Lennar Corp. posted a surprise fiscal first-quarter profit as the homebuilder controlled costs and hedged against housing woes by purchasing troubled loans and properties from banks.
But the Miami company delivered fewer homes and reported a decline in new home orders.
Homebuilders are a bellwether for the housing market and the economy. Each new home built creates, on average, the equivalent of three jobs for a year and generates about $90,000 in taxes paid to local and federal authorities, by some estimates.
Lennar said Tuesday that it earned $27.4 million, or 14 cents per share, for the period ended Feb. 28. That compares with a loss of $6.5 million, or 4 cents per share, a year ago.
Analysts surveyed by FactSet expected a loss of 5 cents per share.
Lennar said its performance marked its fourth straight quarter of profitability. The company cut costs and expenses for its homebuilding division to $447.8 million from $502 million during the period. Its selling, general and administrative expenses fell 7 percent.
Homebuilders are hoping to see improved sales this spring after a dismal 2010 that marked the fifth consecutive year that new home sales declined. Lennar President and CEO Stuart Miller remains cautious on the spring, but is upbeat about the company's prospects for the year.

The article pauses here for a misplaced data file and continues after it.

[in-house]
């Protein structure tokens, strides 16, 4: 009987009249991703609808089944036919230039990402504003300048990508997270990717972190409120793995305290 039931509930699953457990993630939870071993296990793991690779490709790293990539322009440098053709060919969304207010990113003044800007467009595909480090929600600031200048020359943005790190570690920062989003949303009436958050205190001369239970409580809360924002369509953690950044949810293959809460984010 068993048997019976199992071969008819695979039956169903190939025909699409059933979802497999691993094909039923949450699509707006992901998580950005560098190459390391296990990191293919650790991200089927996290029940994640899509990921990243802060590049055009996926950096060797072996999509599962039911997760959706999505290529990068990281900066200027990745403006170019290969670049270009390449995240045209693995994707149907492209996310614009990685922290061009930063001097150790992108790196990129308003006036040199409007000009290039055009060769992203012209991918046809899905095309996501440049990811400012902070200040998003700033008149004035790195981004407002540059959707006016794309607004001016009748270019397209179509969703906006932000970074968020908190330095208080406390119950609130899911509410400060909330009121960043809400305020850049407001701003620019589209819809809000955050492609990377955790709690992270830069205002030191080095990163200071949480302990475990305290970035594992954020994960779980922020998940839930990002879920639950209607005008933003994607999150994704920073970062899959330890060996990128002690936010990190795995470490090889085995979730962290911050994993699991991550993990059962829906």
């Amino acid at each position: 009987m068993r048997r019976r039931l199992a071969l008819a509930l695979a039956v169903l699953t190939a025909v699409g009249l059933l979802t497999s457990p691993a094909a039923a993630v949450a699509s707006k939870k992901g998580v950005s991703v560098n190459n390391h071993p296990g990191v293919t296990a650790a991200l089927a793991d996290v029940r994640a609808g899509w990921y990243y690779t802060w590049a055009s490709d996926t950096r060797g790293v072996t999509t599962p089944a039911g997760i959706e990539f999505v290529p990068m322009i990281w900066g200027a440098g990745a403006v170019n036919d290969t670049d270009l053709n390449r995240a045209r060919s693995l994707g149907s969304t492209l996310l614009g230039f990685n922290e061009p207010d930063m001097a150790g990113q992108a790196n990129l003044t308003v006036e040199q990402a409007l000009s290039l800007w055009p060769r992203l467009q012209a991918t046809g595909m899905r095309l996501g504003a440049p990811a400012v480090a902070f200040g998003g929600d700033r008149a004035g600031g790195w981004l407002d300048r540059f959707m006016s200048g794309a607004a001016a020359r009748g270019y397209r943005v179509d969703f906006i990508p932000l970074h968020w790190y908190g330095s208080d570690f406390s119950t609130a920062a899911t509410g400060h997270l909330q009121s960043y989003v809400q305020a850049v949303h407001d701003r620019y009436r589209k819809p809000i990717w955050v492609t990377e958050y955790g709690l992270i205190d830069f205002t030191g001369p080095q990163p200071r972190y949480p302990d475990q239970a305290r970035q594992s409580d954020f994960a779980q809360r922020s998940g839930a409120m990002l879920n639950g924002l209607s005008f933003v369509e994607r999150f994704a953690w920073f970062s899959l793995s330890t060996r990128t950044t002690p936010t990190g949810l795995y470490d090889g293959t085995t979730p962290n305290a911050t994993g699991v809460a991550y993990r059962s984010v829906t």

"While it is unclear whether the spring selling season will gain momentum or continue its sluggish recovery, we are confident that our company is well positioned for a profitable year in 2011," he said in a statement.
Lennar's quarterly revenue dropped 3 percent to $558 million from $574.4 million, but topped Wall Street's $514.6 million.
The average sales price of homes delivered fell 7 percent, while the number of home deliveries dropped 4 percent, excluding unconsolidated entities, to 1,903 homes from 1,988 homes in the prior-year period.
Lennar trimmed sales incentives to $33,100 per home delivered in the first quarter compared with $37,100 per home delivered a year earlier. Reducing incentives has helped Lennar to drive up gross margins and increase its bottom line.
The company's Rialto unit, which buys troubled loans and properties from banks, posted a $23 million operating profit compared with a loss of $1 million a year earlier.